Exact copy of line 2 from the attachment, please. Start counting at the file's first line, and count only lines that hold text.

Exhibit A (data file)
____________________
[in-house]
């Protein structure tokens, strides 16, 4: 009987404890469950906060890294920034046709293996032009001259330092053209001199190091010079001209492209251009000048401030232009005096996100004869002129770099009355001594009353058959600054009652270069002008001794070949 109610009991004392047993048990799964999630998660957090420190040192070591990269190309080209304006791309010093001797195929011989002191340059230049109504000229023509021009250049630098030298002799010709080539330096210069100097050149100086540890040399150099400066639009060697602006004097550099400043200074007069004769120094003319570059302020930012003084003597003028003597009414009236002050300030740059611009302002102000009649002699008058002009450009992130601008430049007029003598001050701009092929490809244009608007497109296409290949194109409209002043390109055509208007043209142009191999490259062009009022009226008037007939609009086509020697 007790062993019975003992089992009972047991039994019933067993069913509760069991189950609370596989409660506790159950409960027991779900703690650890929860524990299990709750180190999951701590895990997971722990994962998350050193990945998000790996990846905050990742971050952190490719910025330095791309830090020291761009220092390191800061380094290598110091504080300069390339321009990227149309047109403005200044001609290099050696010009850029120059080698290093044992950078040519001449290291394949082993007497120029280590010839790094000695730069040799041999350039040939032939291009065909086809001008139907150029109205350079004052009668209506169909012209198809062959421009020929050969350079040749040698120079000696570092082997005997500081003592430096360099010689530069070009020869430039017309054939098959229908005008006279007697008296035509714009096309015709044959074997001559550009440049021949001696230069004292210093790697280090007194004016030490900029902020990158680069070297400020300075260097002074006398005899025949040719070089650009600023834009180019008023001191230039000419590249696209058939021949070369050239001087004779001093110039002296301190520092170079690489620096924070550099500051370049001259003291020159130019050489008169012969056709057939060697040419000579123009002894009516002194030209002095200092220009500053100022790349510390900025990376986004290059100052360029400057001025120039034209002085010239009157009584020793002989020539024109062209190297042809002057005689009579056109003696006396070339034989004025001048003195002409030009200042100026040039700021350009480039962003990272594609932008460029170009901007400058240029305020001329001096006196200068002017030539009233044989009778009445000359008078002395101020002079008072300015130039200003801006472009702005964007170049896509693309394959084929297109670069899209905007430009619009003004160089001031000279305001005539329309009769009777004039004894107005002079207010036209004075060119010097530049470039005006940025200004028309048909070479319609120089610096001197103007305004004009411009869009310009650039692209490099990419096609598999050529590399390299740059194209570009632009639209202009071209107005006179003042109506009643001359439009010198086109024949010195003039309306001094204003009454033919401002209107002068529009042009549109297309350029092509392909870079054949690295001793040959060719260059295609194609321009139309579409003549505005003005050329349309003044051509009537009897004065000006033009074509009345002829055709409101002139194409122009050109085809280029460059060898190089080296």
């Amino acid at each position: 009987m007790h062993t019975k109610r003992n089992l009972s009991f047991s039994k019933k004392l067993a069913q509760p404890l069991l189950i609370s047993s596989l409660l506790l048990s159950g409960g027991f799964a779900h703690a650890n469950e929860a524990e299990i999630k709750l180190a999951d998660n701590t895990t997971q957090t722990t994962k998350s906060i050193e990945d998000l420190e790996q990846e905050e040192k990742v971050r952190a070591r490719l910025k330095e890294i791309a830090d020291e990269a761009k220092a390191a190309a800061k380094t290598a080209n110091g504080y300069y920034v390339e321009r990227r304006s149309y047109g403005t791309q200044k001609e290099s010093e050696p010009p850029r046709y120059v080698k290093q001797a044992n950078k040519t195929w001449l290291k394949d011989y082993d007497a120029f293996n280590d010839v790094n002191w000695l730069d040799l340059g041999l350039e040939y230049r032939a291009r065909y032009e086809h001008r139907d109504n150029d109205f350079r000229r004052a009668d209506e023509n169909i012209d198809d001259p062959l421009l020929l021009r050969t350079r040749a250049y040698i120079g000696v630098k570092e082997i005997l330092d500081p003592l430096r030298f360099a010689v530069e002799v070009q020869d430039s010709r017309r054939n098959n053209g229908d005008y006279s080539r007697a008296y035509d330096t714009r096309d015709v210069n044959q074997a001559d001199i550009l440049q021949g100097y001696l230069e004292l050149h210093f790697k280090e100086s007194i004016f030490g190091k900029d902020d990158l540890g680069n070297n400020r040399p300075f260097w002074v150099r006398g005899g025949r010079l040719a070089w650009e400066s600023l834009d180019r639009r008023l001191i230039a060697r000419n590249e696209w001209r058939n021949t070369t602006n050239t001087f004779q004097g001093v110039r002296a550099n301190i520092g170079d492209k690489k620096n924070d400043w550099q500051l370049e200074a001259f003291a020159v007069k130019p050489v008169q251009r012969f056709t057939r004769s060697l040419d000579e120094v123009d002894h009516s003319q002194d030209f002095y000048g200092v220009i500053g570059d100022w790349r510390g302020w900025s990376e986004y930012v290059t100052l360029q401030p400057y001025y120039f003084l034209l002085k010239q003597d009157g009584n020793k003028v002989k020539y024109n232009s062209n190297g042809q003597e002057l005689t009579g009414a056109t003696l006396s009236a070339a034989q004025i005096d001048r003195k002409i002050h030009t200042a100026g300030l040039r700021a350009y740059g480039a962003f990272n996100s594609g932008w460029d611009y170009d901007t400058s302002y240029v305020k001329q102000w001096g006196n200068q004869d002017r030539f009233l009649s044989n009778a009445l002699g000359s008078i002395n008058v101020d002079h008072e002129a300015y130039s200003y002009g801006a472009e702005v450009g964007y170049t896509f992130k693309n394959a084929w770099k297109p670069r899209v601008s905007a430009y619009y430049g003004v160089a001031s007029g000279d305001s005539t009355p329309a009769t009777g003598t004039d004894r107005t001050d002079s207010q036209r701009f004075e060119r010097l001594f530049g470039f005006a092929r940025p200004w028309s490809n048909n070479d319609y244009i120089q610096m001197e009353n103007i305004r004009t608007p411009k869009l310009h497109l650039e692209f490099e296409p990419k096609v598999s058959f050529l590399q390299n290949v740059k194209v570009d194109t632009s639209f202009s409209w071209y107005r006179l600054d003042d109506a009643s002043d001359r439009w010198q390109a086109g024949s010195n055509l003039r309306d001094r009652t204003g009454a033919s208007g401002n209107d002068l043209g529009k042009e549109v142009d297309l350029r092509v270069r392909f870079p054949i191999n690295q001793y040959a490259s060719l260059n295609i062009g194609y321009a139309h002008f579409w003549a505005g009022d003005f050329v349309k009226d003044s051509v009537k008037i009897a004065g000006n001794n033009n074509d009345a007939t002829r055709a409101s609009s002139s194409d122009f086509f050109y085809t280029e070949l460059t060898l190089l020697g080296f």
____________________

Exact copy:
């Protein structure tokens, strides 16, 4: 009987404890469950906060890294920034046709293996032009001259330092053209001199190091010079001209492209251009000048401030232009005096996100004869002129770099009355001594009353058959600054009652270069002008001794070949 109610009991004392047993048990799964999630998660957090420190040192070591990269190309080209304006791309010093001797195929011989002191340059230049109504000229023509021009250049630098030298002799010709080539330096210069100097050149100086540890040399150099400066639009060697602006004097550099400043200074007069004769120094003319570059302020930012003084003597003028003597009414009236002050300030740059611009302002102000009649002699008058002009450009992130601008430049007029003598001050701009092929490809244009608007497109296409290949194109409209002043390109055509208007043209142009191999490259062009009022009226008037007939609009086509020697 007790062993019975003992089992009972047991039994019933067993069913509760069991189950609370596989409660506790159950409960027991779900703690650890929860524990299990709750180190999951701590895990997971722990994962998350050193990945998000790996990846905050990742971050952190490719910025330095791309830090020291761009220092390191800061380094290598110091504080300069390339321009990227149309047109403005200044001609290099050696010009850029120059080698290093044992950078040519001449290291394949082993007497120029280590010839790094000695730069040799041999350039040939032939291009065909086809001008139907150029109205350079004052009668209506169909012209198809062959421009020929050969350079040749040698120079000696570092082997005997500081003592430096360099010689530069070009020869430039017309054939098959229908005008006279007697008296035509714009096309015709044959074997001559550009440049021949001696230069004292210093790697280090007194004016030490900029902020990158680069070297400020300075260097002074006398005899025949040719070089650009600023834009180019008023001191230039000419590249696209058939021949070369050239001087004779001093110039002296301190520092170079690489620096924070550099500051370049001259003291020159130019050489008169012969056709057939060697040419000579123009002894009516002194030209002095200092220009500053100022790349510390900025990376986004290059100052360029400057001025120039034209002085010239009157009584020793002989020539024109062209190297042809002057005689009579056109003696006396070339034989004025001048003195002409030009200042100026040039700021350009480039962003990272594609932008460029170009901007400058240029305020001329001096006196200068002017030539009233044989009778009445000359008078002395101020002079008072300015130039200003801006472009702005964007170049896509693309394959084929297109670069899209905007430009619009003004160089001031000279305001005539329309009769009777004039004894107005002079207010036209004075060119010097530049470039005006940025200004028309048909070479319609120089610096001197103007305004004009411009869009310009650039692209490099990419096609598999050529590399390299740059194209570009632009639209202009071209107005006179003042109506009643001359439009010198086109024949010195003039309306001094204003009454033919401002209107002068529009042009549109297309350029092509392909870079054949690295001793040959060719260059295609194609321009139309579409003549505005003005050329349309003044051509009537009897004065000006033009074509009345002829055709409101002139194409122009050109085809280029460059060898190089080296």